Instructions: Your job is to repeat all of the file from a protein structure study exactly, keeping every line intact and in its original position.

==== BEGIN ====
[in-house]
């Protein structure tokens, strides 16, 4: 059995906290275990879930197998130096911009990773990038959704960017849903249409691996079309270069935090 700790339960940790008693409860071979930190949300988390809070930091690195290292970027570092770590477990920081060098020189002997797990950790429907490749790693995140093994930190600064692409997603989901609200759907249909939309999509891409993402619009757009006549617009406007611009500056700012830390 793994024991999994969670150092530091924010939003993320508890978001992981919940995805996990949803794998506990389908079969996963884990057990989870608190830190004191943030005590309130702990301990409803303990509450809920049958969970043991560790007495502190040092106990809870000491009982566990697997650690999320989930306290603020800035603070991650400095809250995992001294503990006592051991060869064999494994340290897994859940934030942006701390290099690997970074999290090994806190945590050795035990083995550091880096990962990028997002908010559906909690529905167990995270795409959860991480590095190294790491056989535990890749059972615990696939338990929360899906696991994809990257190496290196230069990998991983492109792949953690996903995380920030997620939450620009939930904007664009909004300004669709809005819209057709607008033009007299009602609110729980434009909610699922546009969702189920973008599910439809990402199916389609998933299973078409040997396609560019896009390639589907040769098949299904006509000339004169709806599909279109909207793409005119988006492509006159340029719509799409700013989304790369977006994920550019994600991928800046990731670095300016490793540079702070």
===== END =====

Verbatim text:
[in-house]
């Protein structure tokens, strides 16, 4: 059995906290275990879930197998130096911009990773990038959704960017849903249409691996079309270069935090 700790339960940790008693409860071979930190949300988390809070930091690195290292970027570092770590477990920081060098020189002997797990950790429907490749790693995140093994930190600064692409997603989901609200759907249909939309999509891409993402619009757009006549617009406007611009500056700012830390 793994024991999994969670150092530091924010939003993320508890978001992981919940995805996990949803794998506990389908079969996963884990057990989870608190830190004191943030005590309130702990301990409803303990509450809920049958969970043991560790007495502190040092106990809870000491009982566990697997650690999320989930306290603020800035603070991650400095809250995992001294503990006592051991060869064999494994340290897994859940934030942006701390290099690997970074999290090994806190945590050795035990083995550091880096990962990028997002908010559906909690529905167990995270795409959860991480590095190294790491056989535990890749059972615990696939338990929360899906696991994809990257190496290196230069990998991983492109792949953690996903995380920030997620939450620009939930904007664009909004300004669709809005819209057709607008033009007299009602609110729980434009909610699922546009969702189920973008599910439809990402199916389609998933299973078409040997396609560019896009390639589907040769098949299904006509000339004169709806599909279109909207793409005119988006492509006159340029719509799409700013989304790369977006994920550019994600991928800046990731670095300016490793540079702070």